Oil

  • Sanctions Prompt Iran to Remain Relevant in the Global Energy Calculus

    On August 4, the Iranian government announced that the Revolutionary Guard had seized a foreign oil tanker in the Persian Gulf. Iran claimed that the vessel was smuggling diesel fuel to Iraq, but the Iraqi oil ministry denied any connection with the tanker. Global shipping companies had not reported any missing vessels in the Persian Gulf. This is the third seizure of a vessel by Iran in recent weeks. Since US sanctions were reinstated on Iran last year, the Iranian government has struggled to export oil and other hydrocarbon resources. Iranian officials have frequently threatened that, if

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  • Gaming out the Disaster: What Could Go Wrong with the FSO Safer

    In April, we sounded the alarm about how the Safer, an oil tanker converted into a floating storage and offloading facility (FSO) near the Red Sea coast of Yemen and filled with an estimated 1.1 million barrels of crude oil, was not only structurally deteriorating but might actually explode. In the past week, news outlets around the world have taken up the story. But the question remains: what happens if the Safer spills all its oil?


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  • Iran’s Strategy to Tackle Sanctions: Pre-selling Oil

    Iran’s vice president, Eshaq Jahangiri, announced July 8 that any powerful country that is willing to work with Iran can pre-purchase Iranian oil. Iran is actively trying to convince its traditional costumers to purchase its oil for future deliveries in return for investment, goods or services in advance. Pre-selling oil is designed to get around US sanctions while building leverage for Iran in the short and long-term.

    This method can help Iran access the credit it needs for investment, goods and services. It could also be used as a floating credit in INSTEX, the trading vehicle set up by the European Union (EU) to keep Iran in compliance with the Joint Comprehensive Plan of Action (JCPOA). EU countries have all halted their oil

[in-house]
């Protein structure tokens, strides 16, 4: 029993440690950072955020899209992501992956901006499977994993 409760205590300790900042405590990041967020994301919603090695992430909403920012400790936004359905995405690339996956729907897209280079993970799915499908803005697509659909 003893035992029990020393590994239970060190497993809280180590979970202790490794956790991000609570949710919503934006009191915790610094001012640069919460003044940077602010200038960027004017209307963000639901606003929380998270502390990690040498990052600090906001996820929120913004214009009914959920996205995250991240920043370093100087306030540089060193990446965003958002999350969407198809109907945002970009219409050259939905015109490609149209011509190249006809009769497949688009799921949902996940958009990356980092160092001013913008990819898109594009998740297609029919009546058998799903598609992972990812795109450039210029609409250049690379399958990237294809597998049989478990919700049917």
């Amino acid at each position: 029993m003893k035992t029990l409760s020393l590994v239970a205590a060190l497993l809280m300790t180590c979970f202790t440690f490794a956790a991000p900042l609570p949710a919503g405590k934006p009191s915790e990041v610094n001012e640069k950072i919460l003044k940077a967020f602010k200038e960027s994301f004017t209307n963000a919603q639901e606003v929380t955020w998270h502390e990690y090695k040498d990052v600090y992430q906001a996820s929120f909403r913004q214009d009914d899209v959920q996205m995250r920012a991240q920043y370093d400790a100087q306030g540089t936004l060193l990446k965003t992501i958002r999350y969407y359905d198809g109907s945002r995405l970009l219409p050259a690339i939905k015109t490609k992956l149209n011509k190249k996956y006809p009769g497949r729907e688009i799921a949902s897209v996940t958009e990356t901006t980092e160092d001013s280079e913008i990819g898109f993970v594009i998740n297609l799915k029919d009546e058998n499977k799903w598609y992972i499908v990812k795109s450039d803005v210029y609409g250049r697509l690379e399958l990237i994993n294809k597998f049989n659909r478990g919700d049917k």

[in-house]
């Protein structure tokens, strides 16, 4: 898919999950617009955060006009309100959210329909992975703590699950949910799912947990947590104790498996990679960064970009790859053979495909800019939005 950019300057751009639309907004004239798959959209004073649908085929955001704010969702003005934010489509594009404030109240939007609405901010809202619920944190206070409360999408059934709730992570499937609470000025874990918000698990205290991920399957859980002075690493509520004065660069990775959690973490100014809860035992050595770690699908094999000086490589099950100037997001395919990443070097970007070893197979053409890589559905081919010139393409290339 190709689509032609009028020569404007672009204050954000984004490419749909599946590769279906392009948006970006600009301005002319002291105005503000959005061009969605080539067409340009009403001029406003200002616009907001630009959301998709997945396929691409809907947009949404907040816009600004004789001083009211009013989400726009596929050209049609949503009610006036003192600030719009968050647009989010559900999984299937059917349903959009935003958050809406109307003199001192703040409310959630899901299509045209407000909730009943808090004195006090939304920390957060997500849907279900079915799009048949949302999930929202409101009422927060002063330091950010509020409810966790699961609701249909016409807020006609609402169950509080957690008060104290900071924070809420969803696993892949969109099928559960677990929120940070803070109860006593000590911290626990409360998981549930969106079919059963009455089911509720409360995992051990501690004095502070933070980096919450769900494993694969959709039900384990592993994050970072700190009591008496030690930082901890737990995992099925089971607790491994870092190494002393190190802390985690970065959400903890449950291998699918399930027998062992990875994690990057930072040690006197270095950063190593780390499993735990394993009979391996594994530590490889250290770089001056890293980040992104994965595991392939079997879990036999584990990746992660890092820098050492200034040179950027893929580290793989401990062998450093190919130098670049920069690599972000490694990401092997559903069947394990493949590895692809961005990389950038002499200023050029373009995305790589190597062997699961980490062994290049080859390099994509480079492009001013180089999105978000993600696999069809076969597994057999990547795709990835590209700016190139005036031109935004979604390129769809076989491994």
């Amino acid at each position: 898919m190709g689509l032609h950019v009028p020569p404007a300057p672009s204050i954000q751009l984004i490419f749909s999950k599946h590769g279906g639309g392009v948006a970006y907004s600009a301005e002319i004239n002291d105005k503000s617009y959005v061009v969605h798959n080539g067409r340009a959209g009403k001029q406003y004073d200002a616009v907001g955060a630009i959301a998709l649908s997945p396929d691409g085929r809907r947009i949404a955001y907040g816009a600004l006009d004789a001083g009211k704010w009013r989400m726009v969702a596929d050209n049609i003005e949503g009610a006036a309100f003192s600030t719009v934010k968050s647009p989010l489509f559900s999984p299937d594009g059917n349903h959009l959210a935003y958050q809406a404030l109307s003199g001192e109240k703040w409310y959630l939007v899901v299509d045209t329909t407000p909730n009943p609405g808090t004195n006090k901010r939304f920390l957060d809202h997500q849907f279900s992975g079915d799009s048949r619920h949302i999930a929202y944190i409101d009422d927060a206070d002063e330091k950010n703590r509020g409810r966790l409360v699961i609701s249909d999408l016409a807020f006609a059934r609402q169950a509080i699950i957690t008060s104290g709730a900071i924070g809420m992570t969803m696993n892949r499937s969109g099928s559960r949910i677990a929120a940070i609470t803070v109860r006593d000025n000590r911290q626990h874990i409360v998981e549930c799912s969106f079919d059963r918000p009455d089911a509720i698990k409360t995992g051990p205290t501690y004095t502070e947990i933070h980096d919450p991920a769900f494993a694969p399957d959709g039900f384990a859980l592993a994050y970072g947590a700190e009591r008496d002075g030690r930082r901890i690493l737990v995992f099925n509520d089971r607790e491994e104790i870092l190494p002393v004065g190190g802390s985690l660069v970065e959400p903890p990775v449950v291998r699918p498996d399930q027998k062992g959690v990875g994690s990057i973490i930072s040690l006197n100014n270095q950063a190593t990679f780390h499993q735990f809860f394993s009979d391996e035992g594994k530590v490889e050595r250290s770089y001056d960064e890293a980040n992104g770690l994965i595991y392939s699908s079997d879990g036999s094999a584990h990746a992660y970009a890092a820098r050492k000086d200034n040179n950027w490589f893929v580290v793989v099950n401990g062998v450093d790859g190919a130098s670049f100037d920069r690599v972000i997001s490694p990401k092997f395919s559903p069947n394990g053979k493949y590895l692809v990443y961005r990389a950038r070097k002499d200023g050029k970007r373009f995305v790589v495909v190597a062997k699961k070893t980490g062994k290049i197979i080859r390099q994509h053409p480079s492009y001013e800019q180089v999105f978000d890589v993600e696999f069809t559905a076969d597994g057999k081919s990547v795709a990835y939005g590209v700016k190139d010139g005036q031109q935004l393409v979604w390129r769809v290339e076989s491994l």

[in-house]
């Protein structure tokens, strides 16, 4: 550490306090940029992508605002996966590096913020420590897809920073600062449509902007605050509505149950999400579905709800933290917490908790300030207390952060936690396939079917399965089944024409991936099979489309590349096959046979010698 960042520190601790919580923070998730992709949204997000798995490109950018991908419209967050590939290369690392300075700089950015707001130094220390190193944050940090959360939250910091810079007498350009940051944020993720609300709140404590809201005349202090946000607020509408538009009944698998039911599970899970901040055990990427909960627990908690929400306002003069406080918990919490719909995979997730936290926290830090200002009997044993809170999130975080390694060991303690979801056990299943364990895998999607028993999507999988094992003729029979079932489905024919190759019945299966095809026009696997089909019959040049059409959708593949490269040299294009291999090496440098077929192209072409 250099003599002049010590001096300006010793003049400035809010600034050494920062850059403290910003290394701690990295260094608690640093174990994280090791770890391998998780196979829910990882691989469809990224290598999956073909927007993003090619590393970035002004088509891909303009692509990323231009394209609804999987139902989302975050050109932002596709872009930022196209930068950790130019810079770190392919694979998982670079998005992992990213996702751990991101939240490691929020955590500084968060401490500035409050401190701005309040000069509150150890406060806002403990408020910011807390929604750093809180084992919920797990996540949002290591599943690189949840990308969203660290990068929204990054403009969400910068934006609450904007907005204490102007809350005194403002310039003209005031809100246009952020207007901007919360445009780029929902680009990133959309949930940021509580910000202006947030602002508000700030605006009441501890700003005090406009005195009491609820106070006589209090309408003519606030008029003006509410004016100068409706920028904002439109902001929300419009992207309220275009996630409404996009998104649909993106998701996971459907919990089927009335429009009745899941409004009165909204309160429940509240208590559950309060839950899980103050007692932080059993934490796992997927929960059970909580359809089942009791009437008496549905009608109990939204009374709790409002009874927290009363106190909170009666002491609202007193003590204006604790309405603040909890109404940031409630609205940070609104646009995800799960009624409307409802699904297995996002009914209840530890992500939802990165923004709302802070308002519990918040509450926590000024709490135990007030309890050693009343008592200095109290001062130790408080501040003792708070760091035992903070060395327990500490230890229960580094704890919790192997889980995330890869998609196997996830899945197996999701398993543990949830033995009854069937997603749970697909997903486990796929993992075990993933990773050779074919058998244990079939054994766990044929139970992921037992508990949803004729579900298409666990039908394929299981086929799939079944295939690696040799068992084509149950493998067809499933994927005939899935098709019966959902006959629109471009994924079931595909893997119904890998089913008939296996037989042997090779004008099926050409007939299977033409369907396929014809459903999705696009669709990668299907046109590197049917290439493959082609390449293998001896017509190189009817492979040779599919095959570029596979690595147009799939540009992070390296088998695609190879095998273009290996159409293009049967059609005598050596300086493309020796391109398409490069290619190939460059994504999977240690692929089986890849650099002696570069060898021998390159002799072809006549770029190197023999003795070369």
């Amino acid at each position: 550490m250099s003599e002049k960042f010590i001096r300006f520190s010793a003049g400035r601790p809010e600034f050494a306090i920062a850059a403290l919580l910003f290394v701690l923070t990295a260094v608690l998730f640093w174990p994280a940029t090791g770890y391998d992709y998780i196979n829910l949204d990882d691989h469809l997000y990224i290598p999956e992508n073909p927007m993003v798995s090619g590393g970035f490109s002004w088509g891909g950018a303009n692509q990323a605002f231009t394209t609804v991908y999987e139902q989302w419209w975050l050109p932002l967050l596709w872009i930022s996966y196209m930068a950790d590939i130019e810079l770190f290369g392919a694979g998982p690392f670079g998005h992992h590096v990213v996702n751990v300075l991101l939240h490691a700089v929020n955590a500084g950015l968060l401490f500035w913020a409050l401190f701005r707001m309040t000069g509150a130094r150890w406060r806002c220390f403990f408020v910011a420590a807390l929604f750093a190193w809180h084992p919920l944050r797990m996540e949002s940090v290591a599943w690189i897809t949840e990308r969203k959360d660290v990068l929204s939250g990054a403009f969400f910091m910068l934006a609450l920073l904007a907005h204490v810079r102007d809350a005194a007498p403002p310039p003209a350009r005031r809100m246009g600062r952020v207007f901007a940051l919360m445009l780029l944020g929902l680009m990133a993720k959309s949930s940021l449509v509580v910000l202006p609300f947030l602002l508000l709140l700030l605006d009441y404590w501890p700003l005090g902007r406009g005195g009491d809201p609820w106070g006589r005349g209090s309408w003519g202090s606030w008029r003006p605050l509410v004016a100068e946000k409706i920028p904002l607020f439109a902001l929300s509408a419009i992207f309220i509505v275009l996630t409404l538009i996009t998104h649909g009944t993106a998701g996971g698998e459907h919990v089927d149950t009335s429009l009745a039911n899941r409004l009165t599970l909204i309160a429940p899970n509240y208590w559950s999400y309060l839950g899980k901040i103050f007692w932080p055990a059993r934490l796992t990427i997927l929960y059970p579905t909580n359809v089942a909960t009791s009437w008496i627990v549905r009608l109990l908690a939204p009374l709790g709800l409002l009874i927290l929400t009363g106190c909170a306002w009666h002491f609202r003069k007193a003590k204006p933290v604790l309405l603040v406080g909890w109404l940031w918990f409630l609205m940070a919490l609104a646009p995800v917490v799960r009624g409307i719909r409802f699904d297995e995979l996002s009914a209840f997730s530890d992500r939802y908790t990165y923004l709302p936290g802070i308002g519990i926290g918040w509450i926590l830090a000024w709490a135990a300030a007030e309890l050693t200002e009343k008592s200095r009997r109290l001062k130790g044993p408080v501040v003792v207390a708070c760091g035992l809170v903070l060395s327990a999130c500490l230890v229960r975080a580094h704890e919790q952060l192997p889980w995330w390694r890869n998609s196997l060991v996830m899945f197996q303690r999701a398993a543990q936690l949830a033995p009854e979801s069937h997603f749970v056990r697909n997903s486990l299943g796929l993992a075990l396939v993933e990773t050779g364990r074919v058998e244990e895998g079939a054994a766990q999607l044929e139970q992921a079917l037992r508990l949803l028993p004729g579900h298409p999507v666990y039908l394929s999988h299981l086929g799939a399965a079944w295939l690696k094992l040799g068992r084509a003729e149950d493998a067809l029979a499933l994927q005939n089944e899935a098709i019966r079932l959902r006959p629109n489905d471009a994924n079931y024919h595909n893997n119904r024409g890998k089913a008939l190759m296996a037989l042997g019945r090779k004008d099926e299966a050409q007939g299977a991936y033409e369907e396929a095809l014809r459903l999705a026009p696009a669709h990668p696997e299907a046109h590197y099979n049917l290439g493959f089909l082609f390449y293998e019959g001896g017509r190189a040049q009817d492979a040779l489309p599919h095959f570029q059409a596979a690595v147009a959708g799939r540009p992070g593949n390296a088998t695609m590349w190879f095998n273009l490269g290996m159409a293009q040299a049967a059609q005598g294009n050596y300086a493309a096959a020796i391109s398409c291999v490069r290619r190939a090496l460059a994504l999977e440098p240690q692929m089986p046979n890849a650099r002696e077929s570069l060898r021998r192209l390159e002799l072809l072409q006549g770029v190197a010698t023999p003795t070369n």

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  • US Oil Embargo Stalls Iran-India Energy Relations

    Before the Trump administration decided to target Tehran’s oil exports, Iran and India experienced a positive trend in relations.

    India was Iran’s second largest oil customer, importing 457,000 barrels of oil a day before the US withdrew from the Joint Comprehensive Plan of Action (JCPOA) in May 2018. Last November, India was one of eight countries that received a six-month waiver to continue importing Iranian oil; it bought 300,000 barrels per day during this period. In April, however, the Trump administration did not renew the waivers. India announced on May 24 that it would abide by US sanctions and stop all such imports.

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  • Saudi Aramco Bond Offering: What Does It Say About the Kingdom and Oil Markets?

    At the start of the month, in preparation for its first bond offering, Saudi Aramco released a 469-page prospectus that provided the first real public look into the oil company’s books. The media was astounded by the $111 billion profit figure for 2018, and a bond market hungry for returns oversubscribed to the offering by ten times, with $12 billion in bonds finally issued. The initial enthusiasm said more about the state of the bond market than the value of Aramco and is not a good proxy for equity interest in the company ahead of an IPO (now delayed until 2021).